Spooky moonlight

By the time we reached a likely spot it was 00:30. We scouted around for a while and, while nothing was perfect, we decided this would have to do. At 1 am we were finally stopped for the night, tents pitched. I lay down in the sleeping bag, watching the occasional break in the clouds and then awoke with rain on my face. I must have fallen asleep in a few seconds and had done so without fastening up the tent. I did so now, listened to the rain for a couple of minutes and then passed out again until the morning.

View from the pillow

Regardless of the fact that we had longer to cycle today than we had planned, I didn't get the impression that anyone was in much of a hurry in the morning. Having been along this way just a few months back, I knew that we'd be cycling almost all day today, only one short section of cliff-top stuff around Hopeman to get in the way. 

No beach riding today either
Pulling into Burghead, I made straight for the Bothy Bistro. It didn't disappoint. Pancakes with bacon and a couple of coffees soon made everything alright and we set off for home. 

Ben Wyvis

Last stop before lunch

The day was also getting warmer and by the time we reached Roseisle Forest we were all removing layers. I even ended up in shorts. Findhorn gave us another chance to top up on calories and caffeine before the drag up Dava Moor so it was into Macleans for Lasagne pie and toasted teabread. 

The Dava Way is, by now, so familiar to me that I can almost recount every twist, turn and hill. Neill was still struggling along so it was a case of cycle along, stop for a while, repeat, repeat. However, by the time we reached the Half Way hut, we both knew it was almost all downhill back to Grantown so we took an extended break while David caught up on the wonders of electric lighting before covering the last few miles back to the cars. 

And just look at those big, wide, cheesy grins!

At "only" 160km, this should have been a relatively easy trip. In fact, I'd been harbouring a desire to knock it off in one, long, summer day. However, even allowing for careful timing to allow for the tides, I reckon the signed Speyside Way section that we walked is going to eat into times too much. Using the B9102, as the Speyside Way folk suggest, would probably cut a good couple of hours off our timings anyway but then there's the feeling that you'd not really done the "proper" route. Now I've done it all, I'll certainly be advising anyone who asks to avoid that section. No point in everyone being as stubborn or obstinate as me!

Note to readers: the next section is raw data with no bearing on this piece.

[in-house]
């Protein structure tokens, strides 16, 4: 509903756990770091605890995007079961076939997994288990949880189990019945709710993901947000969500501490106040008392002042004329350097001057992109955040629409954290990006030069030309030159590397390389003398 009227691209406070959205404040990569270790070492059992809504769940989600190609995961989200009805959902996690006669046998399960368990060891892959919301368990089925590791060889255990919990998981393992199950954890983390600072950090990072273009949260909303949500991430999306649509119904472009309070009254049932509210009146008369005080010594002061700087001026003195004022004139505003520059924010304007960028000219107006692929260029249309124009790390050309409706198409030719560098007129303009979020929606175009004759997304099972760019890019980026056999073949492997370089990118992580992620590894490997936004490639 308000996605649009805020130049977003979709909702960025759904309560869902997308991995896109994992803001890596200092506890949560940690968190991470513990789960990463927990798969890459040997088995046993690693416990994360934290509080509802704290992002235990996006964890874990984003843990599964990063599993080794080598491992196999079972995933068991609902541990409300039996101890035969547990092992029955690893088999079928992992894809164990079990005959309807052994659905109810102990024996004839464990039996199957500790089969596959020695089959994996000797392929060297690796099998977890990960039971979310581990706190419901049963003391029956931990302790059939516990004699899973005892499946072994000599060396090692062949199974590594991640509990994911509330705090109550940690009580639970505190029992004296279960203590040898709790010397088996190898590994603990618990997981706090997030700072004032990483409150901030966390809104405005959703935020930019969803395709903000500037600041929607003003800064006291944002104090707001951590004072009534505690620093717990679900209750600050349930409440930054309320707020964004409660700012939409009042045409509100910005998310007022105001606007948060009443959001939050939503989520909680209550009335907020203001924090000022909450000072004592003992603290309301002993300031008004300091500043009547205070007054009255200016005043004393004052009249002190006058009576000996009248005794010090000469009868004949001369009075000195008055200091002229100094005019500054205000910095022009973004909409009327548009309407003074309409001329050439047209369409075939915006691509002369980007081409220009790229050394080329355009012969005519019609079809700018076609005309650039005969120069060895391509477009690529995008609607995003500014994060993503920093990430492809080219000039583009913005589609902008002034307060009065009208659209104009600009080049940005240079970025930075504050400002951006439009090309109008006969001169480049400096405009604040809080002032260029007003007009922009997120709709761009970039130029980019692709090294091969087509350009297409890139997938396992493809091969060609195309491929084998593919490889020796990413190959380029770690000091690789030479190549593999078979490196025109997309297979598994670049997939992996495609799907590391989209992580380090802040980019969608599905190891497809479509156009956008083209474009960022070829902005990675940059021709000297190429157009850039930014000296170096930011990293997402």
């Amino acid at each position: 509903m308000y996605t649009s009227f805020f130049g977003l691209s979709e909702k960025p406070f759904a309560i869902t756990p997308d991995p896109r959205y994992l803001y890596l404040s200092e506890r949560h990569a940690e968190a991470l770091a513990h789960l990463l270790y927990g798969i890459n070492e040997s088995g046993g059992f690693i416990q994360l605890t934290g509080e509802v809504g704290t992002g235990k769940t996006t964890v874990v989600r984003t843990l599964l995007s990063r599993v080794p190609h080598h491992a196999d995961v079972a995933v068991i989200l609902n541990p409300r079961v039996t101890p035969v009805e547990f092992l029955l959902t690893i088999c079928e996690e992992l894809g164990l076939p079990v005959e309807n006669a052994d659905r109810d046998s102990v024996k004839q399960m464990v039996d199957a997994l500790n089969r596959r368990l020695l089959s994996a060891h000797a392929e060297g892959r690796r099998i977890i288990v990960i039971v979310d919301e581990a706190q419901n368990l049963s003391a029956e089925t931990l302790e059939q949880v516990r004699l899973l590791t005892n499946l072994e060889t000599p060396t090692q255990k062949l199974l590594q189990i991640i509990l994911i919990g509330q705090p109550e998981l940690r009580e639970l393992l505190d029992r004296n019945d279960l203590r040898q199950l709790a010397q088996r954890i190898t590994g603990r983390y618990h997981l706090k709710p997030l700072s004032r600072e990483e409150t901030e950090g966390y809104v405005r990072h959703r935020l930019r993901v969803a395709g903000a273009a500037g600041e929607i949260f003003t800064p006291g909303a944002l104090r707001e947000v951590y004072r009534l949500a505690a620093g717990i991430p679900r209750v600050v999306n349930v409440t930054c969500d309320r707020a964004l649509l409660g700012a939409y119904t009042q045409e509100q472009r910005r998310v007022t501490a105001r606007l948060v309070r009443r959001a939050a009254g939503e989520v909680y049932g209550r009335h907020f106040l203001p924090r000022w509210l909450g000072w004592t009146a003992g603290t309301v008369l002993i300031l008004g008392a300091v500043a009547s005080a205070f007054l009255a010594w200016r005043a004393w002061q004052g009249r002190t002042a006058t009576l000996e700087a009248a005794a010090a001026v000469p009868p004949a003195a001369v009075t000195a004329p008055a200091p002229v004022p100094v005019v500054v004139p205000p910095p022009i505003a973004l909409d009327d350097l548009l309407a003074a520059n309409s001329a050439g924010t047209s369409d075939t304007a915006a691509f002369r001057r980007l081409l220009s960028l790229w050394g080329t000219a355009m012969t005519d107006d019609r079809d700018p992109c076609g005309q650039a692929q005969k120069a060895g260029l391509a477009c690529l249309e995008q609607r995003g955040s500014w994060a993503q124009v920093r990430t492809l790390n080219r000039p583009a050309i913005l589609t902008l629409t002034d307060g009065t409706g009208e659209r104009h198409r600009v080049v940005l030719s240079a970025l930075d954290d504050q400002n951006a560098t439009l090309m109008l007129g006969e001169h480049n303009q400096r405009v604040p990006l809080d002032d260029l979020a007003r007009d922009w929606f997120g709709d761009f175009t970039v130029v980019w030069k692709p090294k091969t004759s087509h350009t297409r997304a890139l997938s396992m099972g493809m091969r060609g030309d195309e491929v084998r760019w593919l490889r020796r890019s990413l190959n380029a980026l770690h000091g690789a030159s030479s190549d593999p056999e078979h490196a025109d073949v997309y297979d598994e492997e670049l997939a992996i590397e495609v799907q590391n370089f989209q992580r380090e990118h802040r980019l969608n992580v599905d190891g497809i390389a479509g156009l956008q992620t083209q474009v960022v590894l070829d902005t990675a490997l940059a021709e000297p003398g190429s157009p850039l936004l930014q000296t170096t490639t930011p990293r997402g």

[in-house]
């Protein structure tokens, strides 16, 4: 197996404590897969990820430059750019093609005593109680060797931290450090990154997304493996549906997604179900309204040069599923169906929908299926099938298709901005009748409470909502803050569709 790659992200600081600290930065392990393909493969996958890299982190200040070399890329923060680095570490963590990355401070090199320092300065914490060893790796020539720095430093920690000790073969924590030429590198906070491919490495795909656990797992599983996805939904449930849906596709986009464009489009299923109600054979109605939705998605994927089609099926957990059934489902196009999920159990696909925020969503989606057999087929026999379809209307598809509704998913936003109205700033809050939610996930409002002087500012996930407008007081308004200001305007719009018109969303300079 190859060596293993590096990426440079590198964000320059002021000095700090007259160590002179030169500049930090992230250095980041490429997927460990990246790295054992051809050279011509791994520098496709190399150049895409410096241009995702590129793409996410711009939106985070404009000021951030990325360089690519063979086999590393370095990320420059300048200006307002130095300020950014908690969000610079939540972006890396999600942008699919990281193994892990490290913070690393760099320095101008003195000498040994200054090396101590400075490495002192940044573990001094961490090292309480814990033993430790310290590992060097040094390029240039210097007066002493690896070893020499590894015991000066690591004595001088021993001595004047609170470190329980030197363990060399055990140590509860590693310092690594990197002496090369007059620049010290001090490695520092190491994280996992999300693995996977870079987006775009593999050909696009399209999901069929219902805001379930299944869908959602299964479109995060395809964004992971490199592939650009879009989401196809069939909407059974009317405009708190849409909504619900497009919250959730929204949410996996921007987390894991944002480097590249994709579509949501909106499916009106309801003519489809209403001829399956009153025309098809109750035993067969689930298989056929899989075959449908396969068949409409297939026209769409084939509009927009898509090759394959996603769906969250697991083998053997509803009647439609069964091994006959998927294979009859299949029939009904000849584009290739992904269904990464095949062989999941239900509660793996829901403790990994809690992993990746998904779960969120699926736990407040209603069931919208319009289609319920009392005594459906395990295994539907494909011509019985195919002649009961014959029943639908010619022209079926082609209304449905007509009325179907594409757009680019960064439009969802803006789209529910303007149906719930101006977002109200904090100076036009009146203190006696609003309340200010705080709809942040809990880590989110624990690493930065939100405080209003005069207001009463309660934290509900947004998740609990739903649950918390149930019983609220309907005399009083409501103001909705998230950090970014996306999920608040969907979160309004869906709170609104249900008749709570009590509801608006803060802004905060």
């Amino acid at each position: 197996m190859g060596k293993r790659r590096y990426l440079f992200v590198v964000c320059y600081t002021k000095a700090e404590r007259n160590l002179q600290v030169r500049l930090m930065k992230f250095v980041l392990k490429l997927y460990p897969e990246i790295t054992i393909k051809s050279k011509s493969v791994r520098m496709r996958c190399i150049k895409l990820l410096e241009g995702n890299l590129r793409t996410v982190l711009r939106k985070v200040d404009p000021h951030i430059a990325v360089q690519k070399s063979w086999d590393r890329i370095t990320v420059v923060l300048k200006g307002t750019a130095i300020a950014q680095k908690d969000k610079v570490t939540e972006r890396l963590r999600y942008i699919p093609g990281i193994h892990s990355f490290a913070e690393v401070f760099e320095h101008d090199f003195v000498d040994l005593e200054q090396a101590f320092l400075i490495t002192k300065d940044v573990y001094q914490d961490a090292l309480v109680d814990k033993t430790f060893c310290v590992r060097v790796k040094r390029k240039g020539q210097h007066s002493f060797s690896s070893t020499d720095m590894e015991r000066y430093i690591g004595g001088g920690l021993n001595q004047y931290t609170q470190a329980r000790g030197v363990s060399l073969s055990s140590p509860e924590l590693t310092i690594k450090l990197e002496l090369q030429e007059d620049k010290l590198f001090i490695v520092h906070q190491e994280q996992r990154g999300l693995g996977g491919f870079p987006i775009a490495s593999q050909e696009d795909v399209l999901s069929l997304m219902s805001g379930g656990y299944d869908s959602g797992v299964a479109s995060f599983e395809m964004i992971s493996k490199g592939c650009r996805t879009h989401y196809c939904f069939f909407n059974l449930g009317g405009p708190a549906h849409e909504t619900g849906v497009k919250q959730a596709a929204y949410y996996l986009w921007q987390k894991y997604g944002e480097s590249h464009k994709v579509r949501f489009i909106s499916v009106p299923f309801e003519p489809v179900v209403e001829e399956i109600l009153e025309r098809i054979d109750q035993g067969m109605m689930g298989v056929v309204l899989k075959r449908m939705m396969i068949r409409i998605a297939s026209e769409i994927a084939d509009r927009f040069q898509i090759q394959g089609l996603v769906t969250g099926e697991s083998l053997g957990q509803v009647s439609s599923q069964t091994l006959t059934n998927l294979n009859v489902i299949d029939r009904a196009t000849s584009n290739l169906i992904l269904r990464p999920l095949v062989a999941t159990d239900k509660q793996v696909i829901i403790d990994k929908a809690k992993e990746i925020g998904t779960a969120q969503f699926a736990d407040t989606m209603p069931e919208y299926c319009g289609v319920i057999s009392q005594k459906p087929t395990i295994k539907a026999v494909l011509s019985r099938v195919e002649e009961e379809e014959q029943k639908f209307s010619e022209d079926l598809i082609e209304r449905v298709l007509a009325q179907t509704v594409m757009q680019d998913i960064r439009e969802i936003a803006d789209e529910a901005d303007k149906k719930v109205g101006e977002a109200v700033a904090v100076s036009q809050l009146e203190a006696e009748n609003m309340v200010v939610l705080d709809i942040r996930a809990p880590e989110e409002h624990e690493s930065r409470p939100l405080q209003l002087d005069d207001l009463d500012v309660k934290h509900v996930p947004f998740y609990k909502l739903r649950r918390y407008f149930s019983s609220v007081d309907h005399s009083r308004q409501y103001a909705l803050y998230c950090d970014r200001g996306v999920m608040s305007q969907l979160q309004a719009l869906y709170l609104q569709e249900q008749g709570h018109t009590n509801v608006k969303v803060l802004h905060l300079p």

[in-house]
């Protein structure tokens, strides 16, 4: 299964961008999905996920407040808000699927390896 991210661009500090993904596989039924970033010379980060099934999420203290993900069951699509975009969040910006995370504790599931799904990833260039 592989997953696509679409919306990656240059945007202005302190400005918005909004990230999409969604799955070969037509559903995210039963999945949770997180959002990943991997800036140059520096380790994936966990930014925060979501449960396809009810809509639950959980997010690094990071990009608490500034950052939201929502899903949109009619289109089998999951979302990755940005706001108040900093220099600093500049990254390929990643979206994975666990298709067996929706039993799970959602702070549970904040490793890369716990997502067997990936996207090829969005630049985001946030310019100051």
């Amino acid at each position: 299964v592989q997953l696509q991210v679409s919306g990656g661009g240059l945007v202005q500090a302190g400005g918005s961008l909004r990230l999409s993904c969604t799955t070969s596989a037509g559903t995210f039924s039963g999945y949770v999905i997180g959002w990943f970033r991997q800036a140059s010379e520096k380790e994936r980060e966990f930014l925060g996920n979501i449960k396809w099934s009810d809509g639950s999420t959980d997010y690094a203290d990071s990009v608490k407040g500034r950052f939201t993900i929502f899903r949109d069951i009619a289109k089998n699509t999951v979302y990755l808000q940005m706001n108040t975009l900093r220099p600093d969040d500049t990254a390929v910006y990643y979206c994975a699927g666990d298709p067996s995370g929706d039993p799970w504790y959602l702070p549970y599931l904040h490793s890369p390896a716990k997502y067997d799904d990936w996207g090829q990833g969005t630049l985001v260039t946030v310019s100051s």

For what it's worth, our total moving time ended up at just under 16 hours. 

Sunday 5 March 2017

Running with the deer

Despite my history of foot problems, I've dabbled with running on and off since Mim took it up in training for her Everest trip. I learnt to ignore the immediate discomfort of sore calves and work through it until the running felt easier. I slowly got a little faster and able to run a little further.... then gave it up almost completely. 

As Mim has now started a series of 10k and half-marathon events, I've re-started in order to give her some company and encouragement. I've even bought various running shoes in order to see what works best for me. 

The latest footwear - Hoka One One Challenger ATR2

As a result of the A9 dualling programme I got sight of a map showing a path linking two other areas I knew and today went off to explore it, thinking that a bike would likely be a hinderance. The path exists only as a figment of someones imagination,even though a short section has some rudimentary waymakers in the shape of little sticks with a daub of yellow paint on . Even round these sticks, no trace of a path exists. 

Following made tracks, deer tracks and often no tracks, I got back with soggy, muddy feet and scratched legs after scrambling through heather and birch forest in search of this elusive track, but.... I also got a wonderful feeling of freedom. No chasing fastest times, no planned route, just wandering through ancient woodland with deer around, with the birds singing and taking the opportunity to pause as I went, get the sun on my face and the fresh air. I even discovered a local bouldering crag that I never knew existed. It would appear that, even at age 58, an old dog really can learn new tricks.